From Attention to Aggression: The Importance of Green Space

We’ve all taken a walk in the park to clear our minds and refresh our spirits. However, scientific studies show that time spent in green spaces can actually renew attention, reduce aggression, improve self-control, and even help to ease symptoms of ADHD. This is especially important as major cities such as San Diego, Washington D.C., Chicago, and Philadelphia lose their tree cover.

As early as the mid-1800s, city planners recognized the importance of green spaces. When his plan for New York City’s Central Park was put into place in 1865, Frederick Law Olmsted said, “It is a scientific fact that the occasional contemplation of natural scenes . . . is favorable to the health and vigor of men.” Over the next century, scientists developed theories and offered mounting evidence to prove that statement true.

In the 1980s, Stephen Kaplan, a psychology professor at the University of Michigan, developed the attention restoration theory (ART). In simple terms, this theory suggests that natural stimuli (trees, grass, stars, etc.) engage our involuntary attention, requiring little effort and energy to engage in the environment. Conversely, urban stimuli (cars, lights, billboards, etc.) demand voluntary attention. Voluntary attention requires considerable focus and energy and is therefore susceptible to attentional fatigue. Thus, exposure to the natural environment actually rejuvenates attentional capacities, because it gives voluntary attention a rest.

Kaplan published his theory in 1995.1 In the following years, a number of published studies supported and expanded upon ART. Scientists at the Landscape and Human Health Lab at University of Illinois, Urbana-Champaign were particularly prolific, producing findings such as:

  • Fatigued attention—caused by lack of exposure to natural greenery—can result in increased aggression.2
  • Decreased exposure to nature results in decreased self-control.3

These same scientists then hypothesized that attentional fatigue may exacerbate attention deficit symptoms and that natural landscapes could help to alleviate these symptoms. Several studies supported this hypothesis, including:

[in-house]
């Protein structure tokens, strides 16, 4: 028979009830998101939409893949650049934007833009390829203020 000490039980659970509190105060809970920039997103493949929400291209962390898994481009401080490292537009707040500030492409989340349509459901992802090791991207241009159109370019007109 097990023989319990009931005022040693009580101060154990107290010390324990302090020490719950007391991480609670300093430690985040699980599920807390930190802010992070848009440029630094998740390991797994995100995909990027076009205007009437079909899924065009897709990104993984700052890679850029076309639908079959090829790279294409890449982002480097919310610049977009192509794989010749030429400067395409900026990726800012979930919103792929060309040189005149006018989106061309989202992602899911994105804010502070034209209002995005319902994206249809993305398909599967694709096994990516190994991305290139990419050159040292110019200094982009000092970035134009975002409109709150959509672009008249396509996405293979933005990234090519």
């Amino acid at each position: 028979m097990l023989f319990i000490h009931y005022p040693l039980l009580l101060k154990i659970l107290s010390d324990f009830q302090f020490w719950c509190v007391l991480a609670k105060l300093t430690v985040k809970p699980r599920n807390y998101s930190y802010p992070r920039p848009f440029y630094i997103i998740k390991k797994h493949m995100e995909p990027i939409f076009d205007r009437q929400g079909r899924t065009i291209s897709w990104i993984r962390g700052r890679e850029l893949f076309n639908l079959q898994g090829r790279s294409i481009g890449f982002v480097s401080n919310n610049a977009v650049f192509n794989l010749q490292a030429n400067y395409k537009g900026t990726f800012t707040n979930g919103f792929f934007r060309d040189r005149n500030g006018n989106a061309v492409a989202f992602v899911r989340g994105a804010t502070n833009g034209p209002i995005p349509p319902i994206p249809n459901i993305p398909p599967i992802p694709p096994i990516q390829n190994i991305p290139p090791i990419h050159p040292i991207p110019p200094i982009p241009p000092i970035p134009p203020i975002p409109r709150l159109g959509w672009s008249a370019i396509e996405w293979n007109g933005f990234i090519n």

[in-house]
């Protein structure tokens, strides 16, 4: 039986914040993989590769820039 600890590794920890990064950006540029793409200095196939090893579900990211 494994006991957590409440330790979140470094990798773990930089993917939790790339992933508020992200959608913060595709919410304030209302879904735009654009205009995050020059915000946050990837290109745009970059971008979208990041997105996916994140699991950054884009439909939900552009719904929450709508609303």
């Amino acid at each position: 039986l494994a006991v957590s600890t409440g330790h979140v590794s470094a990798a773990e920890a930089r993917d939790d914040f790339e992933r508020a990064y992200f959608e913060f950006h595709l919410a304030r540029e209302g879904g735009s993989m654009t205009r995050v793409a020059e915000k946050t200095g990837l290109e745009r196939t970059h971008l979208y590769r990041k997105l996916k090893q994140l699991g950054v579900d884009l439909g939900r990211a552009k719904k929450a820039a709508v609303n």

• “Coping with ADD: The Surprising Connection to Green Play Settings” (Taylor, Kuo, & Sullivan, 2001)4
  • “A Potential Natural Treatment for Attention-Deficit/Hyperactivity Disorder: Evidence from a National Study” (Kuo & Taylor, 2004)5
  • “Children with Attention Deficits Concentrate Better after Walk in the Park” (Kuo & Taylor, 2008)6

Whether using parental observations and ratings or a digit span task, the studies all demonstrated that time spent in green spaces makes children with ADHD calmer, more responsive, and better able to concentrate. Even despite criticisms of some of the study designs7, the consensus remains that people who are exposed to the natural environment function better than people who are not. Therefore, we may be wise to more closely guard our diminishing urban parks and forests, or our mental health may suffer the consequences.

Resources from Wiley on This Topic
Handbook of Environmental Psychology

by Robert B. Bechtel and Arza Churchman

Conservation Psychology: Understanding and promoting human care for nature

by Susan Clayton and Gene Myers

1. KAPLAN, S. (1995). The restorative benefits of nature: Toward an integrative framework Journal of Environmental Psychology, 15 (3), 169-182 DOI: 10.1016/0272-4944(95)90001-2
2. Kuo, F., & Sullivan, W. (2001). Aggression and Violence in the Inner City: Effects of Environment via Mental Fatigue Environment and Behavior, 33 (4), 543-571 DOI: 10.1177/00139160121973124
3. TAYLOR, A. (2002). VIEWS OF NATURE AND SELF-DISCIPLINE: EVIDENCE FROM INNER CITY CHILDREN Journal of Environmental Psychology, 22 (1-2), 49-63 DOI: 10.1006/jevp.2001.0241
4. Taylor, A., Kuo, F., & Sullivan, W. (2001). Coping with add: The Surprising Connection to Green Play Settings Environment and Behavior, 33 (1), 54-77 DOI: 10.1177/00139160121972864
5. Kuo FE, & Taylor AF (2004). A potential natural treatment for attention-deficit/hyperactivity disorder: evidence from a national study. American journal of public health, 94 (9), 1580-6 PMID: 15333318
6. Faber Taylor, A., & Kuo, F. (2009). Children With Attention Deficits Concentrate Better After Walk in the Park Journal of Attention Disorders, 12 (5), 402-409 DOI: 10.1177/1087054708323000
7. Canu, W., & Gordon, M. (2005). MOTHER NATURE AS TREATMENT FOR ADHD: OVERSTATING THE BENEFITS OF GREEN American Journal of Public Health, 95 (3), 371-371 DOI: 10.2105/AJPH.2004.055962

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